Money Insider: Peer-to-peer lending shows some longevity


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The Independent Online

Many people doubted whether peer-to-peer lending would ever really take off, but it appears that the sector is going from strength to strength and increasingly being accepted as a credible alternative to the banks.

Compared with mainstream banking this new breed of finance is still in its infancy. Zopa, the UK's first peer-to-peer lender, celebrated its seventh birthday last month.

A lack of confidence in the UK banking sector since the credit crisis, combined with high borrowing rates and low savings returns, has helped the peer-to-peer market flourish, with new providers entering the industry in the past couple of years.

Zopa remains by far the biggest player and to date has arranged more than £185m in loans, including a monthly record of £8.2m in January alone.

A more recent arrival on the peer-to-peer scene, acting as the go-between for individual savers and borrowers, is Ratesetter, launched in October 2010. To date it has already provided more than £18m in loans.

Along with Zopa and Funding Circle, Ratesetter formed the Peer2Peer Finance Association, a UK trade body set up to ensure that the sector maintains high minimum standards of protection for consumers and small business customers.

The peer-to-peer market is not solely aimed at personal customers, and with banks tightening credit policy and reportedly more reluctant to lend to SMEs, we've seen the emergence of a new breed of business lenders including Funding Circle and Crowdcube.

Funding Circle has lent more than £25m to businesses since it launched in 2010, with the average loan at around £40,000. The company pools the savings of investors, who have enjoyed average returns in excess of 8 per cent, while the current bad debt ratio is just 0.3 per cent. Another newcomer, Crowdcube has already secured more than £2.5m of funding for new businesses just starting out.

Potential borrowers shouldn't see this alternative banking concept as a soft touch, as strict credit scoring criteria are absolutely vital to ensure defaults are kept to a minimum, to give people confidence to continue to deposit their savings with the peer-to-peer companies.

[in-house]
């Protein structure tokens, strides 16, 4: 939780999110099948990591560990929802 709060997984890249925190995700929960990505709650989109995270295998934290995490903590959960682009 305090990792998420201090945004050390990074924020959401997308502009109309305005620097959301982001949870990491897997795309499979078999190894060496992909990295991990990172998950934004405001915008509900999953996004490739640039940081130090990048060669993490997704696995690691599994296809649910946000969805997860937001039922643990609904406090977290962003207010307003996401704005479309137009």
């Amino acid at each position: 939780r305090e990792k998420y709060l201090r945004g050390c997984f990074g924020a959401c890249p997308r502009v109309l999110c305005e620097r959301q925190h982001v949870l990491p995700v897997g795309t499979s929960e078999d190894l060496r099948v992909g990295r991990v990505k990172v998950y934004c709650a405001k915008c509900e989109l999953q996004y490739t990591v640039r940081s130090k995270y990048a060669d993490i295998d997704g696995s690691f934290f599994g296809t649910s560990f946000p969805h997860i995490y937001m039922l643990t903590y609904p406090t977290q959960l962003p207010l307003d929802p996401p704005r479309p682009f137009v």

Ratesetter, for example, recently said it approved only 10-15 per cent of loan applications, so while it may offer a simpler and fairer way to borrow money, if you don't have an excellent credit profile you're going to have to seek your finance elsewhere.

One of the main concerns among people depositing their cash with peer-to-peer providers is that although the returns far outweigh those paid by the banks, they don't offer the cast-iron guarantee to savers that bank customers enjoy under the Financial Services Compensation Scheme.

Even though tough credit scoring criteria are in place, there is still an element of risk, albeit small, that you don't have with a bank or building society. As long as you understand and are comfortable with this, lower overheads of not having to run a nationwide network of branches means you can obtain better returns on your cash in the peer-to-peer market.

Providers have their own methods of trying to mitigate the risk to depositors. Zopa, for example, will spread your money among a wide range of borrowers, while Ratesetter has a "provision fund" built up from borrower fees and used to reimburse lenders in the case of late payment or default.

The more established this market becomes, the more confidence consumers will have, and if providers continue to keep rates competitive and bad debt levels low, the peer-to-peer industry could soon play a much bigger role in the UK personal finance market.

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Andrew Hagger –

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